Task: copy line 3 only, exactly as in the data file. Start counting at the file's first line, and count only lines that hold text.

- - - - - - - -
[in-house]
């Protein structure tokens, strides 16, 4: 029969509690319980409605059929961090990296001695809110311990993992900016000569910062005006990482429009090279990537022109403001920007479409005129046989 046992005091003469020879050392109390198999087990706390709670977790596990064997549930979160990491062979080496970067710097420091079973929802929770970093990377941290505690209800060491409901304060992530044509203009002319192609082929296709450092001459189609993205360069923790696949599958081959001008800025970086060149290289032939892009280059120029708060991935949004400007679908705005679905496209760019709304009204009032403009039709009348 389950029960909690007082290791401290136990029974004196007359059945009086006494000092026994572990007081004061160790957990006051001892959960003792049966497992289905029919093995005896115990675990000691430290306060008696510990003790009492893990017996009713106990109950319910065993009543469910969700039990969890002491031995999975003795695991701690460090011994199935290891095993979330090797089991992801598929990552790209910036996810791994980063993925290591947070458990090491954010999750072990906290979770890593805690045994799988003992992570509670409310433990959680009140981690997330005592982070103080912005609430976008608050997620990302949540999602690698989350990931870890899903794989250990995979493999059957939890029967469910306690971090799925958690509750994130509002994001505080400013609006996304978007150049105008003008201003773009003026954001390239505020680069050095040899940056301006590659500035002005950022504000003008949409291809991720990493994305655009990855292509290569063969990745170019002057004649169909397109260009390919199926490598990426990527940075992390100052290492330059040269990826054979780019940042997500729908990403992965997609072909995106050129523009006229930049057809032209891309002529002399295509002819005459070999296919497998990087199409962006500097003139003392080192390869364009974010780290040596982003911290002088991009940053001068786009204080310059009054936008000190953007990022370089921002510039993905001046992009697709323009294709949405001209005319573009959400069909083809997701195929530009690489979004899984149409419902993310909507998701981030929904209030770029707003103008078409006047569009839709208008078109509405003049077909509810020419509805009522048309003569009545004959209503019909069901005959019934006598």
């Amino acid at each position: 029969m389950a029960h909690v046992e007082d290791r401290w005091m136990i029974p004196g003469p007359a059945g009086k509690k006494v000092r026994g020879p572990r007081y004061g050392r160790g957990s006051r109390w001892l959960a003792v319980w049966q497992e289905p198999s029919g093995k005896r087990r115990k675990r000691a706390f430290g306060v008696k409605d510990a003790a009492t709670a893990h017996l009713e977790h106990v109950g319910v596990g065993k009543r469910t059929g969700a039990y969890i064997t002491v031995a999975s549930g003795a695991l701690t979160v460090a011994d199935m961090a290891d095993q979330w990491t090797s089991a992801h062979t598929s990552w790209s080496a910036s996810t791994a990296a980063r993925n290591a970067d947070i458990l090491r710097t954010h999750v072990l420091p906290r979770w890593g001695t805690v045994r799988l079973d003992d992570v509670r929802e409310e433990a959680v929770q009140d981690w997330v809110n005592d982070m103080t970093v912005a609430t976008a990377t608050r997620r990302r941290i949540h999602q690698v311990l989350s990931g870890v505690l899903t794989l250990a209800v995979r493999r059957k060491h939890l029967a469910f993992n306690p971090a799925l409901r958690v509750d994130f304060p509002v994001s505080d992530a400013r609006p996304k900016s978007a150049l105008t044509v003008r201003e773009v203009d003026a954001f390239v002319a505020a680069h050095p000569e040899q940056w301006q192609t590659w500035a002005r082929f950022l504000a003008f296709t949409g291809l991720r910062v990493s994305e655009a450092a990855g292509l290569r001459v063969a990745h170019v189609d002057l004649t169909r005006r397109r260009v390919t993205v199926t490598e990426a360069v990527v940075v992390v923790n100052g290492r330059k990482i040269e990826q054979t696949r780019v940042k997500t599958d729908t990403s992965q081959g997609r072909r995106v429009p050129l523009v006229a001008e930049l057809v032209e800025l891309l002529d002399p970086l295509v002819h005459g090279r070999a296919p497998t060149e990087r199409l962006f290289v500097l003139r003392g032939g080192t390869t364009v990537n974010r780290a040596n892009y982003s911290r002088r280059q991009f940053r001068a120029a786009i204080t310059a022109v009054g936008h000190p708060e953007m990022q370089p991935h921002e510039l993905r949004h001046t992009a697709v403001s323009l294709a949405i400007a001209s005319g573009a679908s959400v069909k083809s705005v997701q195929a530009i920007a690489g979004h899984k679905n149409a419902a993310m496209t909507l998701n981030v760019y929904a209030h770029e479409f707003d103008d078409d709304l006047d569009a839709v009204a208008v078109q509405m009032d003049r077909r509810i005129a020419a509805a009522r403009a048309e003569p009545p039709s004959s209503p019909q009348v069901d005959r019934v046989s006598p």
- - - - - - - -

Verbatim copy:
């Amino acid at each position: 029969m389950a029960h909690v046992e007082d290791r401290w005091m136990i029974p004196g003469p007359a059945g009086k509690k006494v000092r026994g020879p572990r007081y004061g050392r160790g957990s006051r109390w001892l959960a003792v319980w049966q497992e289905p198999s029919g093995k005896r087990r115990k675990r000691a706390f430290g306060v008696k409605d510990a003790a009492t709670a893990h017996l009713e977790h106990v109950g319910v596990g065993k009543r469910t059929g969700a039990y969890i064997t002491v031995a999975s549930g003795a695991l701690t979160v460090a011994d199935m961090a290891d095993q979330w990491t090797s089991a992801h062979t598929s990552w790209s080496a910036s996810t791994a990296a980063r993925n290591a970067d947070i458990l090491r710097t954010h999750v072990l420091p906290r979770w890593g001695t805690v045994r799988l079973d003992d992570v509670r929802e409310e433990a959680v929770q009140d981690w997330v809110n005592d982070m103080t970093v912005a609430t976008a990377t608050r997620r990302r941290i949540h999602q690698v311990l989350s990931g870890v505690l899903t794989l250990a209800v995979r493999r059957k060491h939890l029967a469910f993992n306690p971090a799925l409901r958690v509750d994130f304060p509002v994001s505080d992530a400013r609006p996304k900016s978007a150049l105008t044509v003008r201003e773009v203009d003026a954001f390239v002319a505020a680069h050095p000569e040899q940056w301006q192609t590659w500035a002005r082929f950022l504000a003008f296709t949409g291809l991720r910062v990493s994305e655009a450092a990855g292509l290569r001459v063969a990745h170019v189609d002057l004649t169909r005006r397109r260009v390919t993205v199926t490598e990426a360069v990527v940075v992390v923790n100052g290492r330059k990482i040269e990826q054979t696949r780019v940042k997500t599958d729908t990403s992965q081959g997609r072909r995106v429009p050129l523009v006229a001008e930049l057809v032209e800025l891309l002529d002399p970086l295509v002819h005459g090279r070999a296919p497998t060149e990087r199409l962006f290289v500097l003139r003392g032939g080192t390869t364009v990537n974010r780290a040596n892009y982003s911290r002088r280059q991009f940053r001068a120029a786009i204080t310059a022109v009054g936008h000190p708060e953007m990022q370089p991935h921002e510039l993905r949004h001046t992009a697709v403001s323009l294709a949405i400007a001209s005319g573009a679908s959400v069909k083809s705005v997701q195929a530009i920007a690489g979004h899984k679905n149409a419902a993310m496209t909507l998701n981030v760019y929904a209030h770029e479409f707003d103008d078409d709304l006047d569009a839709v009204a208008v078109q509405m009032d003049r077909r509810i005129a020419a509805a009522r403009a048309e003569p009545p039709s004959s209503p019909q009348v069901d005959r019934v046989s006598p």